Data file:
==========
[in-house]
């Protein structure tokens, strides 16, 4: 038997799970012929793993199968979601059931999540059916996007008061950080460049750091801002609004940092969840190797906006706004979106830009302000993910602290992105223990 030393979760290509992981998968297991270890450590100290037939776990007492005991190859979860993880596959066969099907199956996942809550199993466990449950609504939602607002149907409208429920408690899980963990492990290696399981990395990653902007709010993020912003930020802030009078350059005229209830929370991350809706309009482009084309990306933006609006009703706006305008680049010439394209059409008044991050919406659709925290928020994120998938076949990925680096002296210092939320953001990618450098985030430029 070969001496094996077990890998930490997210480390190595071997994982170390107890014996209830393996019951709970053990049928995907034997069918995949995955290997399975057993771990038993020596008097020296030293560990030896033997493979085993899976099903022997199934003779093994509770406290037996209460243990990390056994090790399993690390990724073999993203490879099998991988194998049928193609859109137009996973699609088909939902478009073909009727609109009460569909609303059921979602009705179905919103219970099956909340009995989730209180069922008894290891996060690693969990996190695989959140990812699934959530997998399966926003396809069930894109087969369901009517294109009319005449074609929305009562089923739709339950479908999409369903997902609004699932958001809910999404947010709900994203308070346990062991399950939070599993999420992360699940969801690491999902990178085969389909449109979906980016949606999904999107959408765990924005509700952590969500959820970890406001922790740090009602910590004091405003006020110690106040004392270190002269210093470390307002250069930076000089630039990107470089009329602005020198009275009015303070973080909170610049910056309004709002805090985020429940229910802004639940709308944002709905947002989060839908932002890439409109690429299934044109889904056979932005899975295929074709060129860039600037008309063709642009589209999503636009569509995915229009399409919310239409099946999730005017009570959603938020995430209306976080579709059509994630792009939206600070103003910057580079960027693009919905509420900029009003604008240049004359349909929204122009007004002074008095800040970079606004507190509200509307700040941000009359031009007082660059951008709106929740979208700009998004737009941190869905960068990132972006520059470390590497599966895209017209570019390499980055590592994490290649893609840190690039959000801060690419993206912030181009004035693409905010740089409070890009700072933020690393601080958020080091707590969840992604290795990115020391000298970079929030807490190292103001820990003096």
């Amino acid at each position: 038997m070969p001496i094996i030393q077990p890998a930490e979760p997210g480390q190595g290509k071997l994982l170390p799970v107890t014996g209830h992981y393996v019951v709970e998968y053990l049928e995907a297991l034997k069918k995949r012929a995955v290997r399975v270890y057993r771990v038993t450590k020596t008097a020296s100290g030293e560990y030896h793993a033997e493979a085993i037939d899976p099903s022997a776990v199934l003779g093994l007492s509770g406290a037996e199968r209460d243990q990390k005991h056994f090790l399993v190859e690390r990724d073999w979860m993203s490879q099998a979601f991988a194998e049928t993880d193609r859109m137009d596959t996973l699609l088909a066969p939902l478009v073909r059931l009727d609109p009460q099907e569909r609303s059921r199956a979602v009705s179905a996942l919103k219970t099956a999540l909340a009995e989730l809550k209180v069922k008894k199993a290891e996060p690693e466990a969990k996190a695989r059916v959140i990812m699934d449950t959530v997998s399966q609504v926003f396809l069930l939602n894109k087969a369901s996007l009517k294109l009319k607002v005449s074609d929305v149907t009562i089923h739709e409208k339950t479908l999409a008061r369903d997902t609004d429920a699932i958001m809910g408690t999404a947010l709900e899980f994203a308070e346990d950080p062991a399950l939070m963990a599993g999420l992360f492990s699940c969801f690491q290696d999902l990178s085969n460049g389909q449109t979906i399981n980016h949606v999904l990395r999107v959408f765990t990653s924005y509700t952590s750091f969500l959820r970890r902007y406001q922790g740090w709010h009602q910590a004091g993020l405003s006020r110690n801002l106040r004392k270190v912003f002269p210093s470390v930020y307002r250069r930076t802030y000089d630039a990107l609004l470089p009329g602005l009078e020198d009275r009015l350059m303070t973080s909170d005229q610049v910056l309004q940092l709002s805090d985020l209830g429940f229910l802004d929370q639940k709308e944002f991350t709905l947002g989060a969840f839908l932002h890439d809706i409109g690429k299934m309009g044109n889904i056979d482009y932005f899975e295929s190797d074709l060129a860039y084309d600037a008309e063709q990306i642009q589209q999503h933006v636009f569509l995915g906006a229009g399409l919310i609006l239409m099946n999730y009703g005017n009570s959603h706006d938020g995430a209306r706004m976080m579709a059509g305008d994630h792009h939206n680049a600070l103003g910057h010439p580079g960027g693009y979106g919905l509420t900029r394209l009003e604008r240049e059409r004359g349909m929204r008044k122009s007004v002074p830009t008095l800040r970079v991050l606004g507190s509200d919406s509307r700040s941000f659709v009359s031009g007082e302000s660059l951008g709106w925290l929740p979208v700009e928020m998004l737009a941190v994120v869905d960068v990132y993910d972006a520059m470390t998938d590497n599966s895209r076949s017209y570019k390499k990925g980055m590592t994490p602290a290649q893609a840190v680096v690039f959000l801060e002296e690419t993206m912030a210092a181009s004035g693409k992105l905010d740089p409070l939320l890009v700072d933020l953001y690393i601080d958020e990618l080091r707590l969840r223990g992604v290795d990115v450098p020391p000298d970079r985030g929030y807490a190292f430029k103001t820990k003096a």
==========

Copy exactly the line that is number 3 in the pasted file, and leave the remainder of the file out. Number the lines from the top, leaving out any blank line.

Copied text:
């Amino acid at each position: 038997m070969p001496i094996i030393q077990p890998a930490e979760p997210g480390q190595g290509k071997l994982l170390p799970v107890t014996g209830h992981y393996v019951v709970e998968y053990l049928e995907a297991l034997k069918k995949r012929a995955v290997r399975v270890y057993r771990v038993t450590k020596t008097a020296s100290g030293e560990y030896h793993a033997e493979a085993i037939d899976p099903s022997a776990v199934l003779g093994l007492s509770g406290a037996e199968r209460d243990q990390k005991h056994f090790l399993v190859e690390r990724d073999w979860m993203s490879q099998a979601f991988a194998e049928t993880d193609r859109m137009d596959t996973l699609l088909a066969p939902l478009v073909r059931l009727d609109p009460q099907e569909r609303s059921r199956a979602v009705s179905a996942l919103k219970t099956a999540l909340a009995e989730l809550k209180v069922k008894k199993a290891e996060p690693e466990a969990k996190a695989r059916v959140i990812m699934d449950t959530v997998s399966q609504v926003f396809l069930l939602n894109k087969a369901s996007l009517k294109l009319k607002v005449s074609d929305v149907t009562i089923h739709e409208k339950t479908l999409a008061r369903d997902t609004d429920a699932i958001m809910g408690t999404a947010l709900e899980f994203a308070e346990d950080p062991a399950l939070m963990a599993g999420l992360f492990s699940c969801f690491q290696d999902l990178s085969n460049g389909q449109t979906i399981n980016h949606v999904l990395r999107v959408f765990t990653s924005y509700t952590s750091f969500l959820r970890r902007y406001q922790g740090w709010h009602q910590a004091g993020l405003s006020r110690n801002l106040r004392k270190v912003f002269p210093s470390v930020y307002r250069r930076t802030y000089d630039a990107l609004l470089p009329g602005l009078e020198d009275r009015l350059m303070t973080s909170d005229q610049v910056l309004q940092l709002s805090d985020l209830g429940f229910l802004d929370q639940k709308e944002f991350t709905l947002g989060a969840f839908l932002h890439d809706i409109g690429k299934m309009g044109n889904i056979d482009y932005f899975e295929s190797d074709l060129a860039y084309d600037a008309e063709q990306i642009q589209q999503h933006v636009f569509l995915g906006a229009g399409l919310i609006l239409m099946n999730y009703g005017n009570s959603h706006d938020g995430a209306r706004m976080m579709a059509g305008d994630h792009h939206n680049a600070l103003g910057h010439p580079g960027g693009y979106g919905l509420t900029r394209l009003e604008r240049e059409r004359g349909m929204r008044k122009s007004v002074p830009t008095l800040r970079v991050l606004g507190s509200d919406s509307r700040s941000f659709v009359s031009g007082e302000s660059l951008g709106w925290l929740p979208v700009e928020m998004l737009a941190v994120v869905d960068v990132y993910d972006a520059m470390t998938d590497n599966s895209r076949s017209y570019k390499k990925g980055m590592t994490p602290a290649q893609a840190v680096v690039f959000l801060e002296e690419t993206m912030a210092a181009s004035g693409k992105l905010d740089p409070l939320l890009v700072d933020l953001y690393i601080d958020e990618l080091r707590l969840r223990g992604v290795d990115v450098p020391p000298d970079r985030g929030y807490a190292f430029k103001t820990k003096a």